Navkiran Sidhu, from the Leiden University Medical Center in the Netherlands, and colleagues examined clinical and serological features associated with RA development in patients with an undifferentiated mono- or oligo-articular large joint arthritis. A total of 221 consecutive patients with new-onset, undifferentiated large joint arthritis were followed; 45 had magnetic resonance imaging (MRI) of the hand and foot.
Patients mainly presented with knee or ankle monoarthritis. The researchers found that 17 percent of patients developed RA during the 12 months of follow-up. In multivariable analysis, autoantibody-positivity (anticitrullinated protein antibodies and/or rheumatoid factor) and MRI-detected synovitis in hands and feet were independently associated with RA-development (odds ratios, 10.29 and 7.88, respectively). The positive predictive value was 63, 55, and 100 percent for autoantibodies, MRI-detected synovitis, and the combination of both features, respectively. Diagnostic accuracy was improved with the addition of MRI-detected synovitis to autoantibody-status (net reclassification index, 18.1 percent).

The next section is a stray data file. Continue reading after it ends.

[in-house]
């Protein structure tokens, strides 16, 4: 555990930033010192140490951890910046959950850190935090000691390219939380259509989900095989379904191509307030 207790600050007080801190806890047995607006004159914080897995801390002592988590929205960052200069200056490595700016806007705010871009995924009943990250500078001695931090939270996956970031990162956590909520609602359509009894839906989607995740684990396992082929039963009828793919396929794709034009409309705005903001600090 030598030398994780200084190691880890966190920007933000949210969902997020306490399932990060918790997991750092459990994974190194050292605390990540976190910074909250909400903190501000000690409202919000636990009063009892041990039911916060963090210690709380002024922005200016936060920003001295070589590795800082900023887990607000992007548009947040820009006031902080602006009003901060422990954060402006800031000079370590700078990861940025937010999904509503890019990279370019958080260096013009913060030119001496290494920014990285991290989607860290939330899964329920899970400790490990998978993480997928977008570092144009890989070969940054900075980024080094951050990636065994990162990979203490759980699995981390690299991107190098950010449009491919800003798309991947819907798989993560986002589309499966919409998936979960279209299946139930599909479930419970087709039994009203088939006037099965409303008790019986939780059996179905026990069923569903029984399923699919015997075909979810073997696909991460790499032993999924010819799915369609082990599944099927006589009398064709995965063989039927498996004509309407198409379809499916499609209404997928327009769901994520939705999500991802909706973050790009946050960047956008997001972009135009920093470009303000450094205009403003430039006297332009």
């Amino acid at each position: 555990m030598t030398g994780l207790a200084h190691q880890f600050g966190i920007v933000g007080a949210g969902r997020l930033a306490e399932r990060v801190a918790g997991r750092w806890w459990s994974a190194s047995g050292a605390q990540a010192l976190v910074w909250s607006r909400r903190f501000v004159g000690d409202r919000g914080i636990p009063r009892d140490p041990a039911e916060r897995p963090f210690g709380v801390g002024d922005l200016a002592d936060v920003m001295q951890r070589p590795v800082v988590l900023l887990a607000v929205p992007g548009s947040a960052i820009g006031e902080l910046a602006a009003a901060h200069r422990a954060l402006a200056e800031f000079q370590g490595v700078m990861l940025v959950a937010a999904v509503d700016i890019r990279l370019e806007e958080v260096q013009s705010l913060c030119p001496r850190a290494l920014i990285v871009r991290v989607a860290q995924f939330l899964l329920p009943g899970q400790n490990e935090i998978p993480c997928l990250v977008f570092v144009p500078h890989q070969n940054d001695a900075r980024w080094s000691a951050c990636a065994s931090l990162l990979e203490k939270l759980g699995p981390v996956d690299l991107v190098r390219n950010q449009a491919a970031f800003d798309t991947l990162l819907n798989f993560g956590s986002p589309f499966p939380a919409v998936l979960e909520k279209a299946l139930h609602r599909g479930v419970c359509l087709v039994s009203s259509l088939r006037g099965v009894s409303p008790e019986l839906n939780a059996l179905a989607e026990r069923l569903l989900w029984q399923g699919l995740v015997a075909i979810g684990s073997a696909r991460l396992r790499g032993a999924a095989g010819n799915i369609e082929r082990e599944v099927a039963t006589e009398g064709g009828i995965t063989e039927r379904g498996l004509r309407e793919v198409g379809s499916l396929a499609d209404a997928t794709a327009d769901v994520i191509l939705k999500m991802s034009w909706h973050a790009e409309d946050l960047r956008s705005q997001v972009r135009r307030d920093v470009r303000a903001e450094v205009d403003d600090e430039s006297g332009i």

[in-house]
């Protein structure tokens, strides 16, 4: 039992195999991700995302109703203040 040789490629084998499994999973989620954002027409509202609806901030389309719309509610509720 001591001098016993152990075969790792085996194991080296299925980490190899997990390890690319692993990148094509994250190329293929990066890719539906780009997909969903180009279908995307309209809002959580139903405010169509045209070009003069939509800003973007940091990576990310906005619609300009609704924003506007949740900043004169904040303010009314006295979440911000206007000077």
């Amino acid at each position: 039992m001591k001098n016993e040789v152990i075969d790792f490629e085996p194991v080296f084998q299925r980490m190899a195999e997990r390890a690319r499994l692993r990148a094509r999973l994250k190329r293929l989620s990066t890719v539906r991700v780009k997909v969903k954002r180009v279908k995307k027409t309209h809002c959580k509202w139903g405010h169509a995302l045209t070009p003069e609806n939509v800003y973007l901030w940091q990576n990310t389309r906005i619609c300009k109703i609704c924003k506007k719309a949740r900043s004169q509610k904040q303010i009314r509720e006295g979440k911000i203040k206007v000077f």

“These findings demonstrate the increasing utility and importance of MRI in research and clinical practice,” the authors write. “Further work is required to design clinical algorithms in which there will be a cost-benefit ratio of using high resolution imaging.”